ECONOMICS OF OWNERSHIP
Back to the i30: The diesel i30 is clearly the pick - like so many ordinary cars with a diesel option. Unfortunately though, it’s also $2600 dearer, which is about 10 per cent more. A significant sum. It’s a lot to spend, to start saving money on fuel, right? Some people get absolutely wound up on this issue. It’s embarrassing. They get obsessed with calculating a break-even point - the distance you need to drive to save enough in fuel to offset the extra cash you paid up front, for the diesel engine.
That’s a fundamentally flawed analysis. For starters, the diesel just goes better. It’s therefore intrinsically worth more. And, when you sell the car down the track, the extra cost of the diesel is reflected in the value of the car. You always get a proportion of the extra cost back, at trade-in time. If the car sinks to half its new value when you sell it, you get half of the premium you paid for the diesel back as well.
The diesel engine costs more up front, for two reasons: First: economies of scale. Carmakers make more petrol engines, and that reduces the per-unit cost of each petrol engine. And, second, the diesel is more complex. It’s turbocharged. It’s got a 2000-atmosphere fuel pressure rail. There are peizo-electric injectors, and it’s got to be built to withstand higher internal pressures because of the higher compression. And, you need a beefier driveline to cope with the extra torque. So that extra cost is fair enough. (And you get a proportion of that price premium back when you sell the car.
It costs more to service a diesel, too … but not really that much more. The common claim that diesels are vastly more expensive to service than petrol is rubbish - for mainstream cars and SUVs.
According to Mazda Australia, the total cost for the first five Mazda CX-5 Akera petrol services will be $1561. The first five services on the Akera diesel will be $1717.
The difference, if this takes place over three years (say) averages out to $1 a week. Less than 20 cents a day. So I wouldn’t be stressing too much about servicing costs in the context of deciding between the two powertrains.
Do the sums yourself at Mazda's service cost estimator >>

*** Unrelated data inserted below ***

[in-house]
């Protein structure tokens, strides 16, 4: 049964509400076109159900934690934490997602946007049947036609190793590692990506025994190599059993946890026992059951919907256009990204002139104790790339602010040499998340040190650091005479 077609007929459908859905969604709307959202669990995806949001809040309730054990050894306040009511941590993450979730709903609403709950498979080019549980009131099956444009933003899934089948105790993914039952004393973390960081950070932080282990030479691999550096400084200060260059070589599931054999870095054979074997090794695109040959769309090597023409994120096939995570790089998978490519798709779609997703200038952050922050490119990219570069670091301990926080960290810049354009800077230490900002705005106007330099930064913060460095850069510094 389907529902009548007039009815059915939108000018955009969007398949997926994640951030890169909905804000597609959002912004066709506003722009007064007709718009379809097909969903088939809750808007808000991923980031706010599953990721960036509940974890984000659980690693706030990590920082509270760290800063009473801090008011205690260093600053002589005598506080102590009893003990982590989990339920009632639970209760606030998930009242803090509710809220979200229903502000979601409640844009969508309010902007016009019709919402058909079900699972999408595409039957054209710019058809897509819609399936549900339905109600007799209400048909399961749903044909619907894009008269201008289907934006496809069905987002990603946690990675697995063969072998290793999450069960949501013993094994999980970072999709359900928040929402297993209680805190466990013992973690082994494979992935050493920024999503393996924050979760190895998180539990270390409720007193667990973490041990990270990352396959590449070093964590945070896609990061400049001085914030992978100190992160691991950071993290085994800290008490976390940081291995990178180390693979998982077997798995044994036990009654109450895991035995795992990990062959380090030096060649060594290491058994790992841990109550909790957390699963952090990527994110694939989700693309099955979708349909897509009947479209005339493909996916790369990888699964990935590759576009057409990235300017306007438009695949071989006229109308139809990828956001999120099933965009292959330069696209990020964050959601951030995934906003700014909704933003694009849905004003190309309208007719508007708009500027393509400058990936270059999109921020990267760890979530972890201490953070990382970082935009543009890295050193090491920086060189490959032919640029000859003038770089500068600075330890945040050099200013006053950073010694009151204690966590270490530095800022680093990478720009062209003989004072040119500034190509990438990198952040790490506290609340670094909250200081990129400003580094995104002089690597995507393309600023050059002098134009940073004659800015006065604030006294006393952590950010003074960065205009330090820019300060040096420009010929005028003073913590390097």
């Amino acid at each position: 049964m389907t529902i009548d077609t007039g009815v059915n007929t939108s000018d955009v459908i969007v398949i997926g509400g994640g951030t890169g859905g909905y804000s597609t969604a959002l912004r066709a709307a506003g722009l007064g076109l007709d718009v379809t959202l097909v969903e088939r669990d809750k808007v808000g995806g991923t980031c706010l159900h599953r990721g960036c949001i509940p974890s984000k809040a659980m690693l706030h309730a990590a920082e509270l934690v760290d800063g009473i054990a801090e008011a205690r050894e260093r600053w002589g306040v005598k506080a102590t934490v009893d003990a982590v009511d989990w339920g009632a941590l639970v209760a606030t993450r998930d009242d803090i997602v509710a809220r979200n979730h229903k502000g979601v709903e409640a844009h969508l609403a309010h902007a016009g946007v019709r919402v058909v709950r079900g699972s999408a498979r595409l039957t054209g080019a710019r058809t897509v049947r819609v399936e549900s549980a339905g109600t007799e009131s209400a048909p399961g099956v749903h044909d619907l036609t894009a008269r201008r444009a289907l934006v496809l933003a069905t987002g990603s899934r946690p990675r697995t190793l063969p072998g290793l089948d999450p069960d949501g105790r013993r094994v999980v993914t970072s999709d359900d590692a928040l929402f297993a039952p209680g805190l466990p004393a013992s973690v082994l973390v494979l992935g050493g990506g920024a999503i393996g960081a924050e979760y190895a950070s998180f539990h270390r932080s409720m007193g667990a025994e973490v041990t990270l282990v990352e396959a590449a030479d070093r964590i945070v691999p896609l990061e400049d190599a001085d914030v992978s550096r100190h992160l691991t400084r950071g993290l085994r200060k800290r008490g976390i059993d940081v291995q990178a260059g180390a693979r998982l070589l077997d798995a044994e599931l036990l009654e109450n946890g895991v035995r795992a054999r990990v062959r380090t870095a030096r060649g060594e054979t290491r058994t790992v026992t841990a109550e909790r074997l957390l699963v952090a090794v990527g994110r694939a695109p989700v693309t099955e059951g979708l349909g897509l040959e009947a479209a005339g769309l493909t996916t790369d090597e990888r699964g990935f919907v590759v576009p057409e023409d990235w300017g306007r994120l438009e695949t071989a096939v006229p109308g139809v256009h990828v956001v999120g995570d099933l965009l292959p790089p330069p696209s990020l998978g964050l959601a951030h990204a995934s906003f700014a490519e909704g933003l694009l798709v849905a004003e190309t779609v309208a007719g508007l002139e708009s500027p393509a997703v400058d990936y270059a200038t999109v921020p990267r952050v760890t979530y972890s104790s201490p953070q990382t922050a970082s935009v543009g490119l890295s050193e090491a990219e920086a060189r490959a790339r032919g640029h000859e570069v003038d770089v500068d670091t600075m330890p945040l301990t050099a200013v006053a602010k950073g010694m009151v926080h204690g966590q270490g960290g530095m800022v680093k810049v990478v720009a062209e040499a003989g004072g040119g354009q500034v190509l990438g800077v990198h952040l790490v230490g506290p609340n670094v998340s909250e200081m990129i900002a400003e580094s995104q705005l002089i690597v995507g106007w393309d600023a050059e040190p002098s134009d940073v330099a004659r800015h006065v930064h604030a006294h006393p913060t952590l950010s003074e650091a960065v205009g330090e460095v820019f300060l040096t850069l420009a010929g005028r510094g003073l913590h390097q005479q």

Over five years, the total cost of ownership - fuel, depreciation, servicing - it’s gunna be very similar. Too close for cost to be a factor in your decision to buy the petrol or the diesel.
The final thing you need to consider is the particle filter. Some diesels have a filter in the exhaust pipe designed to catch microscopic particles, which are harmful to human health. (Some commentators have actually called diesel exhaust the asbestos of the 21st Century.)
I don’t know how much of that is media grandstanding and how much is a serious risk to health. The particle filters themselves hypothetically never need replacing but they do need a regular run on the highway to heat up enough to do their hi-tech voodoo and burn the trapped particles off, into a parallel universe. (Actually, they put it in slightly different terms in the owner’s manual - but that’s what really happens.)
How much highway driving? Not a clear-cut question - but a cumulative 60 minutes every fortnight should be enough. A good excuse to go for a quick burn on the freeway for coffee with a view, and back... You don't have to spend that much time cruising at 80km/h+ to remain in the clear on this.
If you don’t do that running on the highway regularly, the filter clogs up, potentially, and the engine enters ‘limp home’ mode (which is just what it sounds like - kinda the opposite of fun driving). When that happens you need to limp to the service centre to have the filter manually regenerated and the car’s computer reset. And if your diesel car actually has the particle filter equivalent of a bilateral tension pneumothorax, the filter itself might need to be replaced … at a significant cost. That’s bad.
This filter-clogging problem is substantial enough around the world - thanks to the proliferation of diesel and our increasing urbanisation in the first world - that one company - LiquiMoly - has developed a couple of products to deal with the clogged particle filter problem. One is called DPF Anti-Clog >> which is a preventative thing you can pour into the fuel tank if you don’t get out on the highway often enough, and the other is called Pro-Line DPF Cleaner >> which is designed to help mechanics resurrect particle filters that are on the cusp of having their life support switched off.